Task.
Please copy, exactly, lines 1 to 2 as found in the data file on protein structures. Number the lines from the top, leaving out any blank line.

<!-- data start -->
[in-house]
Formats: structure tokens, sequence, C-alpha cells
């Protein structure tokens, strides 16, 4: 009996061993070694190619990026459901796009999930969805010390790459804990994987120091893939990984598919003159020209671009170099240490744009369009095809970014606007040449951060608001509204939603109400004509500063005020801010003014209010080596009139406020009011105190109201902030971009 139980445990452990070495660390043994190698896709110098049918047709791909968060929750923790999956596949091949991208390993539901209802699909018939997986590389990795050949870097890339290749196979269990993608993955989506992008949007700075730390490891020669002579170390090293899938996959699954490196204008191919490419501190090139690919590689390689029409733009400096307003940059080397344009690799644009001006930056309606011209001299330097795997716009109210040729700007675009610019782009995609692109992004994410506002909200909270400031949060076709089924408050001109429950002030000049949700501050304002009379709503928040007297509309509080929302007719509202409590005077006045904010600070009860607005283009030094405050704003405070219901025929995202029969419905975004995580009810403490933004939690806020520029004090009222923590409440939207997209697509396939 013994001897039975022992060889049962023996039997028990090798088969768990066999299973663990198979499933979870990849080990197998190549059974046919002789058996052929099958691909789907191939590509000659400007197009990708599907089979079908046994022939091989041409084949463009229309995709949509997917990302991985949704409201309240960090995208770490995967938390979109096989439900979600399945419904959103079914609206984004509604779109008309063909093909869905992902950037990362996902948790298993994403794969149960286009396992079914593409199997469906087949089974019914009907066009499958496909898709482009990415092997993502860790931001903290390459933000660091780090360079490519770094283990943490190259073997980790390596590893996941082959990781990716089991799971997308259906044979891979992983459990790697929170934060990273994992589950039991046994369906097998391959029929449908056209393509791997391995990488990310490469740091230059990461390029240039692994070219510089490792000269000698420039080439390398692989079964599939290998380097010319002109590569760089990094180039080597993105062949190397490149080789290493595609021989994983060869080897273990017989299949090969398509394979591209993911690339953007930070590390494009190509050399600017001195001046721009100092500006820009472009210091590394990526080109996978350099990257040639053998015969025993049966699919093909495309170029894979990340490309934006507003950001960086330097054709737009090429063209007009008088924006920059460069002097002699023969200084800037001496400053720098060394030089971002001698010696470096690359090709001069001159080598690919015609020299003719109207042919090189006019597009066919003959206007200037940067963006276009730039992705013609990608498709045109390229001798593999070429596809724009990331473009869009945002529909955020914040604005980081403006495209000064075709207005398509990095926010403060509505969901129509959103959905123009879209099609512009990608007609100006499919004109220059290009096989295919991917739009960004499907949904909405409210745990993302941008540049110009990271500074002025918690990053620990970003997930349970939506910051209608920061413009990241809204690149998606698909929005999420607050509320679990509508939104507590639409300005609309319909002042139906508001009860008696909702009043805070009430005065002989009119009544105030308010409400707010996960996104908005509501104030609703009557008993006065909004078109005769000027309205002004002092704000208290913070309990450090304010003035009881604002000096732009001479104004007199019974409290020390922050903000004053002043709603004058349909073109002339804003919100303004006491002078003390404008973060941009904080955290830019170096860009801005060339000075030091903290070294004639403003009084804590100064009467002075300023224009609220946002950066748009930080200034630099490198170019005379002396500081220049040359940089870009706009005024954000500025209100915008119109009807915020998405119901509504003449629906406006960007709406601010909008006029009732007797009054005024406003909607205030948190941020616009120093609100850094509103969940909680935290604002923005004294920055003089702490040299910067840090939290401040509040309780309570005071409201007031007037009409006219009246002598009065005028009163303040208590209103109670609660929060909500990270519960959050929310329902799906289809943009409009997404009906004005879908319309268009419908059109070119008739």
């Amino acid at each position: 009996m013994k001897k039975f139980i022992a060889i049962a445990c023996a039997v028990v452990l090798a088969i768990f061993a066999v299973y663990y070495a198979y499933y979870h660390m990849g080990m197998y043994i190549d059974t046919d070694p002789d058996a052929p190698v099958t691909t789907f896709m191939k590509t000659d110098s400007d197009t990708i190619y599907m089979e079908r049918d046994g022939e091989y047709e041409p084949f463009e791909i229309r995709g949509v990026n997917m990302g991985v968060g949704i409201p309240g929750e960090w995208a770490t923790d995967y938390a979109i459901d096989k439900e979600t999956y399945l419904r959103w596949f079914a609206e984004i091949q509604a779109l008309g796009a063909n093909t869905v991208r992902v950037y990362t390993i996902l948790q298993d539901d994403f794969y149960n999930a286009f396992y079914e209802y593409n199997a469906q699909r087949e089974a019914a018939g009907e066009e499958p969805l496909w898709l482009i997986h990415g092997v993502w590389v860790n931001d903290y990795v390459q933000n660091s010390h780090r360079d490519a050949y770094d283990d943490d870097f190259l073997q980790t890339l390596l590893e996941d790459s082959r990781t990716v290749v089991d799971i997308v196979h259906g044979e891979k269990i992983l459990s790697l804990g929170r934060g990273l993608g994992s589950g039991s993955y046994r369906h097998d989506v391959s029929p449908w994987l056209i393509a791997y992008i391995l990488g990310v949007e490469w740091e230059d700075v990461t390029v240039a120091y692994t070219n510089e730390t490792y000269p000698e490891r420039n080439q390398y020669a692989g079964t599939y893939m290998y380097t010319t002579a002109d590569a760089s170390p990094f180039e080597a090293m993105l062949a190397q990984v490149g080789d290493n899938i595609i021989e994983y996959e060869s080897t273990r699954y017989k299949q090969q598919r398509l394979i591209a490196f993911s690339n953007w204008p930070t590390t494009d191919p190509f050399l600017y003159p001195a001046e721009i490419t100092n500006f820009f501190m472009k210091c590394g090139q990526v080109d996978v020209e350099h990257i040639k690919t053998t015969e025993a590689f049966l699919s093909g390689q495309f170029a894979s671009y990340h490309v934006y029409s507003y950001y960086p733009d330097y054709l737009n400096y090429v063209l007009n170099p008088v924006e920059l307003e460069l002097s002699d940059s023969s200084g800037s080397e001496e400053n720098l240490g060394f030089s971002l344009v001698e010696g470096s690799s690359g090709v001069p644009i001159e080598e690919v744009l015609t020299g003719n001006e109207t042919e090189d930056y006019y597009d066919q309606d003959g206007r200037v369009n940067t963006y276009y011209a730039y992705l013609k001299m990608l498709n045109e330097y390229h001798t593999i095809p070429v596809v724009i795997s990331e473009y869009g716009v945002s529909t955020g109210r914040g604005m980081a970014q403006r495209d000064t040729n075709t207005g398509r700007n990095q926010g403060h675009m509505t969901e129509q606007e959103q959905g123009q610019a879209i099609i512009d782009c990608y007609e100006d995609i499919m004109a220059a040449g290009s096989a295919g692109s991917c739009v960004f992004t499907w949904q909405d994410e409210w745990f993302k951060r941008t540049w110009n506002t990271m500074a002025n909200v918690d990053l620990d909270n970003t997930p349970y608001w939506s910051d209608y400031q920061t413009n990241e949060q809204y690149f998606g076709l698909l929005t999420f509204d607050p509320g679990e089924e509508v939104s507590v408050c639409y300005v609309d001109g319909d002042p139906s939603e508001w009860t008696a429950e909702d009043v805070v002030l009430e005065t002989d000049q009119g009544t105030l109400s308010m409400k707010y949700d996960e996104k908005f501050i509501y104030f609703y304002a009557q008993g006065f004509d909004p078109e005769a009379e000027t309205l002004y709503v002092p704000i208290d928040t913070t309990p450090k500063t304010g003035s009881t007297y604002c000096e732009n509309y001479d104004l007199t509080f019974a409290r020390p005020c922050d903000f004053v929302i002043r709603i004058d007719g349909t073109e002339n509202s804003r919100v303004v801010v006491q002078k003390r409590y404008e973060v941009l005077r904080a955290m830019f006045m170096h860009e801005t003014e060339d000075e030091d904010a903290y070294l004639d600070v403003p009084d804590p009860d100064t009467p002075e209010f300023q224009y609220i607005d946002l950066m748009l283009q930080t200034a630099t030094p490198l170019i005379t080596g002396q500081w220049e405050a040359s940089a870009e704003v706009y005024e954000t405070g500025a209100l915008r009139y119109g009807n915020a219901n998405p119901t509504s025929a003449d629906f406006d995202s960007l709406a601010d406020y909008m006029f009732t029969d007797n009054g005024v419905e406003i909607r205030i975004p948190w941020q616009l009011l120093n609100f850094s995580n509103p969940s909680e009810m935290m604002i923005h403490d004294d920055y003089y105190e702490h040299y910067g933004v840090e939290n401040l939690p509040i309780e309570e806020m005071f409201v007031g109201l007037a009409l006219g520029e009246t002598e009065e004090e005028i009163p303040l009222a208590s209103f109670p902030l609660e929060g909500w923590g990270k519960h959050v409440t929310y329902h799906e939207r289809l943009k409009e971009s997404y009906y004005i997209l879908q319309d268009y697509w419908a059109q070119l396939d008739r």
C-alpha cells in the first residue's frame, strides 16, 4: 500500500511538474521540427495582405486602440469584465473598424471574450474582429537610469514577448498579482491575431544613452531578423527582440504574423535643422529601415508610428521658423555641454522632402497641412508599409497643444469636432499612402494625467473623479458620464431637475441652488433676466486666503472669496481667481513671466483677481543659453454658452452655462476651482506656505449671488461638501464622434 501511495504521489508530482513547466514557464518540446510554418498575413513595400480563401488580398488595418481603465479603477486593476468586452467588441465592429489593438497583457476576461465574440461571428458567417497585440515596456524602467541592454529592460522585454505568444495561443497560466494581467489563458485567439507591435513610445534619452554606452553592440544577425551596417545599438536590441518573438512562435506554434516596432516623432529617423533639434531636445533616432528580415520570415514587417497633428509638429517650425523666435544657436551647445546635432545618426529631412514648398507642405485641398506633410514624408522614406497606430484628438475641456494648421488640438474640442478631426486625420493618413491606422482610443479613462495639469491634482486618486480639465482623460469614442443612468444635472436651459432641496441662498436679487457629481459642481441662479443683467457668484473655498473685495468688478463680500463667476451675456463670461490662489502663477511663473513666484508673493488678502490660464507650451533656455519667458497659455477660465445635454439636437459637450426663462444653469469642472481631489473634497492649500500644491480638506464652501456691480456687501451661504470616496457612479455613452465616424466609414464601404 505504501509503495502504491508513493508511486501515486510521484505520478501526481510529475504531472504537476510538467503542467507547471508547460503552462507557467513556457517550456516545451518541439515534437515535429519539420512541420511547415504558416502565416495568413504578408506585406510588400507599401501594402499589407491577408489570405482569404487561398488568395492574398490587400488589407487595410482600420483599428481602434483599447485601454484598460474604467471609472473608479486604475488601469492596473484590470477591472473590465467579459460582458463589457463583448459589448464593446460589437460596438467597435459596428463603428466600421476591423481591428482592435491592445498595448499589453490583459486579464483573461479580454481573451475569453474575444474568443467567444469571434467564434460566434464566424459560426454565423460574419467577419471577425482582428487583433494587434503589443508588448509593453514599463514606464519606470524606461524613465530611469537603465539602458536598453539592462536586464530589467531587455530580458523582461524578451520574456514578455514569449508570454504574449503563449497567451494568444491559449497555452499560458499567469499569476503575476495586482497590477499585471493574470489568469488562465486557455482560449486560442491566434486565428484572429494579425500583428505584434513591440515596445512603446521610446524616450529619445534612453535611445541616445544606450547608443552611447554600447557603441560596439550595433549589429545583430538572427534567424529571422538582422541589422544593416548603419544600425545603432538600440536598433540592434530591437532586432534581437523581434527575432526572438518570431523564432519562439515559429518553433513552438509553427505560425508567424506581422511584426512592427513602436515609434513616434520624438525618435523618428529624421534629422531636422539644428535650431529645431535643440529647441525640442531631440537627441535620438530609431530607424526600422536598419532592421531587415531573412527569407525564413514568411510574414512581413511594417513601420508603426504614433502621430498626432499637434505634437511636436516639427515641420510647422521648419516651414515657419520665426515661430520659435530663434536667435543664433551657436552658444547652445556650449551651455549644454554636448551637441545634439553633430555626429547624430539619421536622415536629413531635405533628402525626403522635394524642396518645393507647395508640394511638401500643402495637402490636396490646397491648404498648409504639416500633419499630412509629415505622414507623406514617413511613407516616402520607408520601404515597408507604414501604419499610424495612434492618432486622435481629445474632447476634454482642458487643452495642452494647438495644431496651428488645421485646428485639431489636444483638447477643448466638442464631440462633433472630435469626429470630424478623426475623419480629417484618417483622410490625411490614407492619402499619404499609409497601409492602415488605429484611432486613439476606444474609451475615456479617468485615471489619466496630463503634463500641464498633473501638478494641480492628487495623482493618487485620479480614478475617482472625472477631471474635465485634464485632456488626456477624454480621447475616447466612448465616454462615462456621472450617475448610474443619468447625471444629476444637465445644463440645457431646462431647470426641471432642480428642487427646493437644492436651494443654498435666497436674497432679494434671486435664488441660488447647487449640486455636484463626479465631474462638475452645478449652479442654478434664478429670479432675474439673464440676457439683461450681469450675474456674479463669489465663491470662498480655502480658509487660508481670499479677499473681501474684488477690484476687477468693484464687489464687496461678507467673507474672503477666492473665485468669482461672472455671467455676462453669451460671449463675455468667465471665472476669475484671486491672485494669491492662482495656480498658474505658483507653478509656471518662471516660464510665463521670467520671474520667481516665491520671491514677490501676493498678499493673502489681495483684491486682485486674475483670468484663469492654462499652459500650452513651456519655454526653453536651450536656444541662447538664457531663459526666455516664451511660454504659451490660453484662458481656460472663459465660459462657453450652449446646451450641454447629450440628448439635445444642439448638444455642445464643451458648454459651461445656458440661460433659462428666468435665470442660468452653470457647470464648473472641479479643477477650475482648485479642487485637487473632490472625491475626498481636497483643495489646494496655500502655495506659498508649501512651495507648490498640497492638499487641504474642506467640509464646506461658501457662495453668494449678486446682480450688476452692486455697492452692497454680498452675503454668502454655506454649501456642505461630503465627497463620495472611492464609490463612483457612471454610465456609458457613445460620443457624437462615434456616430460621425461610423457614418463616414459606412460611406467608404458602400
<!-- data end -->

[in-house]
Formats: structure tokens, sequence, C-alpha cells